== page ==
Texas Border Business
RIO GRANDE CITY, Texas – U.S. Customs and Border Protection agriculture specialists at Rio Grande City Port of Entry earlier this month discovered a significant rare pest, a first in the port pest interception on a shipment of coconuts.
“Our frontline agriculture specialists continue to show their dedication to the CBP mission and that tenacity and drive resulted in the interception of a first in the port pest,” said Port Director Rogelio Olivares, Rio Grande City Port of Entry. “Significant pest interceptions like these help to protect American agriculture from serious economic harm that can be inflicted by infiltration of pest species not known to exist in the U.S.”
On Sept. 17, 2023, agriculture specialists at the Rio Grande City International Bridge import lot inspected a tractor trailer hauling a shipment of coconuts. During the examination of the trailer floor, agriculture specialists intercepted a pest that was later identified as Hapigia sp.(Notodontidae) by USDA entomologists in Los Indios, Texas. This was determined to be a first in port interception according to USDA’s Pest ID Database. The entry was canceled and the shipment was re-exported to Mexico.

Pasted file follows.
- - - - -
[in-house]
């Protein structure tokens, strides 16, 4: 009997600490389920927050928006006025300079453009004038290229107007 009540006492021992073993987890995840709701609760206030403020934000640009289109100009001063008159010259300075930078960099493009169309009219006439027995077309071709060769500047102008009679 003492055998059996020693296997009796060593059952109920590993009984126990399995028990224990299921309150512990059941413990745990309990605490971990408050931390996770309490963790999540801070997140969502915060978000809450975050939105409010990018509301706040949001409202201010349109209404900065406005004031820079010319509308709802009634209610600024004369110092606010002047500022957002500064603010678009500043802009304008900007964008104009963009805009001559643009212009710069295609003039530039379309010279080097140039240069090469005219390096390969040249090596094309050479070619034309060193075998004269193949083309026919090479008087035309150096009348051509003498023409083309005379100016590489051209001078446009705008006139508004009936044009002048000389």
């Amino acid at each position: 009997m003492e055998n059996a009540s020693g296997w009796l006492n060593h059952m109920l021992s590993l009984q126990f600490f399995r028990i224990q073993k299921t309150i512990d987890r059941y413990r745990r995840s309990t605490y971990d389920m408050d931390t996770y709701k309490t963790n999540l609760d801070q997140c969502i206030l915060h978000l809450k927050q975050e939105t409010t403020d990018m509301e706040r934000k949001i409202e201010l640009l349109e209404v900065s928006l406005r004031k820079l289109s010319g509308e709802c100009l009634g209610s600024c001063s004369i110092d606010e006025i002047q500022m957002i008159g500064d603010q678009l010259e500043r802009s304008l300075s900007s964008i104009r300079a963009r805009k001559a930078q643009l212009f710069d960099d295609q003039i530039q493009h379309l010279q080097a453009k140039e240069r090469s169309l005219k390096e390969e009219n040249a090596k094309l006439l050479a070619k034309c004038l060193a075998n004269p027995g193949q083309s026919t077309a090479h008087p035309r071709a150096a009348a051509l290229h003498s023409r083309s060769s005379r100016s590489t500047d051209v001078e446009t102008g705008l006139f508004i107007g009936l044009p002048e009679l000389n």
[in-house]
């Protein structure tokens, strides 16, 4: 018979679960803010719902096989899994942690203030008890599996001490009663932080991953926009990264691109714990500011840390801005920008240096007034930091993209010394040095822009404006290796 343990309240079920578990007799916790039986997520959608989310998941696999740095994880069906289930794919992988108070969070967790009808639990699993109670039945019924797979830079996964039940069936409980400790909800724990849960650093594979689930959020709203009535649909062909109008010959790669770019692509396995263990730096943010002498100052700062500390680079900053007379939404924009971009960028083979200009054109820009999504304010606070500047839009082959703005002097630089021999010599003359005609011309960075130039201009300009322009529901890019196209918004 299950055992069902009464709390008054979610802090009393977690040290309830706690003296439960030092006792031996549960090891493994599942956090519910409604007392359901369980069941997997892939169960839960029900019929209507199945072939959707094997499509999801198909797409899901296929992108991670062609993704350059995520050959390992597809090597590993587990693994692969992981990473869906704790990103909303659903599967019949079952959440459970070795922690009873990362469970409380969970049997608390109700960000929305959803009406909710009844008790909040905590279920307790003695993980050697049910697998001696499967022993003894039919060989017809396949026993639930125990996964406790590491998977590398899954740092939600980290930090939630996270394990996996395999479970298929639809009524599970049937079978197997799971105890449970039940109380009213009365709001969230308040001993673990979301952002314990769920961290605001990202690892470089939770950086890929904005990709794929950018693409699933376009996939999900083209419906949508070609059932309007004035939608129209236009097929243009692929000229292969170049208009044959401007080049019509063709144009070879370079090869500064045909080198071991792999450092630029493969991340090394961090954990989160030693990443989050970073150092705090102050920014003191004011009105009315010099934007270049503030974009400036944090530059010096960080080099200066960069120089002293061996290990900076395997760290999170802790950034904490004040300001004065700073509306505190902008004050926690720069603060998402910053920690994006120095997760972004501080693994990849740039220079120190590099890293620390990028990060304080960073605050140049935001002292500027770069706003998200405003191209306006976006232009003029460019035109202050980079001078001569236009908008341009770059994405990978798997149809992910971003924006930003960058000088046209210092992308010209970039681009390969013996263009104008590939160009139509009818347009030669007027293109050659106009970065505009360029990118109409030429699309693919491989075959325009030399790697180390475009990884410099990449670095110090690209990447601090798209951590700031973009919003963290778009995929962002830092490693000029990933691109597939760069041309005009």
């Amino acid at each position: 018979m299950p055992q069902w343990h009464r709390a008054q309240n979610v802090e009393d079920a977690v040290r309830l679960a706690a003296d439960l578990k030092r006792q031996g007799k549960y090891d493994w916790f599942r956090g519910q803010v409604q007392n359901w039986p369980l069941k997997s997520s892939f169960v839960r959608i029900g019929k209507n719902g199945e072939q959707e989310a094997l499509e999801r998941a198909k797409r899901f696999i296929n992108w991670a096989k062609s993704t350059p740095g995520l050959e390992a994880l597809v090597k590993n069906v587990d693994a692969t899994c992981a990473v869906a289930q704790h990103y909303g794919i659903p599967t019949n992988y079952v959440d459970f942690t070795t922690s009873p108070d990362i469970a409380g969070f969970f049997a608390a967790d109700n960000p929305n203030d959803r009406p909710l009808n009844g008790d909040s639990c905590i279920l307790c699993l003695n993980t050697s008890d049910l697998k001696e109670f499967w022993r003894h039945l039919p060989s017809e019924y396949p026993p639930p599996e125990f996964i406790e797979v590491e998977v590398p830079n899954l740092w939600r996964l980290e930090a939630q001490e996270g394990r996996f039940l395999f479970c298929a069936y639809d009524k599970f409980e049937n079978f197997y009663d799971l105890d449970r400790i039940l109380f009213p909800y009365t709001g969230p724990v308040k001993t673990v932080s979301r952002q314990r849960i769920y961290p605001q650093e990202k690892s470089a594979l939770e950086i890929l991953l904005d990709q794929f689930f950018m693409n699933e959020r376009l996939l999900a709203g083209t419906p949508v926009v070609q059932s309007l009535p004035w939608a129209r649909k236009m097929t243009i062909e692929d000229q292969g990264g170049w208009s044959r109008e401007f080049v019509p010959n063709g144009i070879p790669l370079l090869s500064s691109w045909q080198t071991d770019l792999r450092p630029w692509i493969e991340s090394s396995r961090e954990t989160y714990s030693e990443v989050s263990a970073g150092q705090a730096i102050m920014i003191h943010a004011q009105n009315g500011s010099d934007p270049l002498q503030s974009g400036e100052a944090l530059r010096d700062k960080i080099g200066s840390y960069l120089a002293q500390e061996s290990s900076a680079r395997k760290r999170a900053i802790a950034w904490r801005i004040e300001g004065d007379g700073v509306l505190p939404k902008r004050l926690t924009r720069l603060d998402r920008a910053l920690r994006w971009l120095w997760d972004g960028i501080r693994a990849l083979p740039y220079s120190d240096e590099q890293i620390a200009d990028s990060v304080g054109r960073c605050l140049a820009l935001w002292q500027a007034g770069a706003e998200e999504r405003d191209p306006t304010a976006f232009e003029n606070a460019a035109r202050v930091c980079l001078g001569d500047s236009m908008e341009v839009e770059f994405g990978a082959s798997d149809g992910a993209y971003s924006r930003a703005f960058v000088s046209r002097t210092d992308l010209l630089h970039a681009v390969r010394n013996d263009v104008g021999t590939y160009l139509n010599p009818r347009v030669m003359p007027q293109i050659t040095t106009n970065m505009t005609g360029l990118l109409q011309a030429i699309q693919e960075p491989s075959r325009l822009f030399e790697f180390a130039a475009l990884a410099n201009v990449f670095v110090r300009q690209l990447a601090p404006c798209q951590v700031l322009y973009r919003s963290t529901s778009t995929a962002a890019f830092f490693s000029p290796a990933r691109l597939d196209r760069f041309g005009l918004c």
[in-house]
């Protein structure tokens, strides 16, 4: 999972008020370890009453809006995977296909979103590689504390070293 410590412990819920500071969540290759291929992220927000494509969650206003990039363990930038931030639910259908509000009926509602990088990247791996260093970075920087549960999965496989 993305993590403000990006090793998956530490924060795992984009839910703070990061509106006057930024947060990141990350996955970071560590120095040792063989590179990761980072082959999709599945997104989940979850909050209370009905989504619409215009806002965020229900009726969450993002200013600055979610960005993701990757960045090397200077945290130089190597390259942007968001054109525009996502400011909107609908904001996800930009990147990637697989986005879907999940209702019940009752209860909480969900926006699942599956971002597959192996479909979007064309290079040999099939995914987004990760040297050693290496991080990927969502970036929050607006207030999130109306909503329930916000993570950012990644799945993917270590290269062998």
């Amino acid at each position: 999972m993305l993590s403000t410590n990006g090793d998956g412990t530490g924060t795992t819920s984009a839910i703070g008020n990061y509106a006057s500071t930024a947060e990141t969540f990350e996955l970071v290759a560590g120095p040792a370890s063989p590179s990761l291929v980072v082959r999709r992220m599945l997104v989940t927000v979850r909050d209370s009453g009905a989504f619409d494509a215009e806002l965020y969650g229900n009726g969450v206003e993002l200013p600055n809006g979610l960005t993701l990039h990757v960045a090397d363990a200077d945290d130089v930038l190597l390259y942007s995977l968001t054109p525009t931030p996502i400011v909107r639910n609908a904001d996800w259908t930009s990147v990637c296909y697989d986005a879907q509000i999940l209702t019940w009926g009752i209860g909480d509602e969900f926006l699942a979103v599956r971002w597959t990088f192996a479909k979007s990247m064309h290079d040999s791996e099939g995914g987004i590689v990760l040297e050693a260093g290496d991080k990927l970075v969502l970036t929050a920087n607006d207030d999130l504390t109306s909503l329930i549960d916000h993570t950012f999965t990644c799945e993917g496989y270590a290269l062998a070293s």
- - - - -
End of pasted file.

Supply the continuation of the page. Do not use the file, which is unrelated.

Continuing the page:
The genus Hapigia falls under Notodontidae, a family of moths with 3,800 known species. Notodontidae typically feed on trees or shrubs. Some notodontids cause noticeable defoliation of their hosts.
The interception is an example of the diligent work CBP agriculture specialists do on a daily basis and which is crucial in preventing foreign pests from becoming established in the U.S. Pests that are not known to occur in the U.S. may be detrimental to the Nation’s agriculture industry. CBP agriculture specialists continue to fulfill CBP’s agriculture mission by excluding harmful pests and diseases from becoming established in the U.S.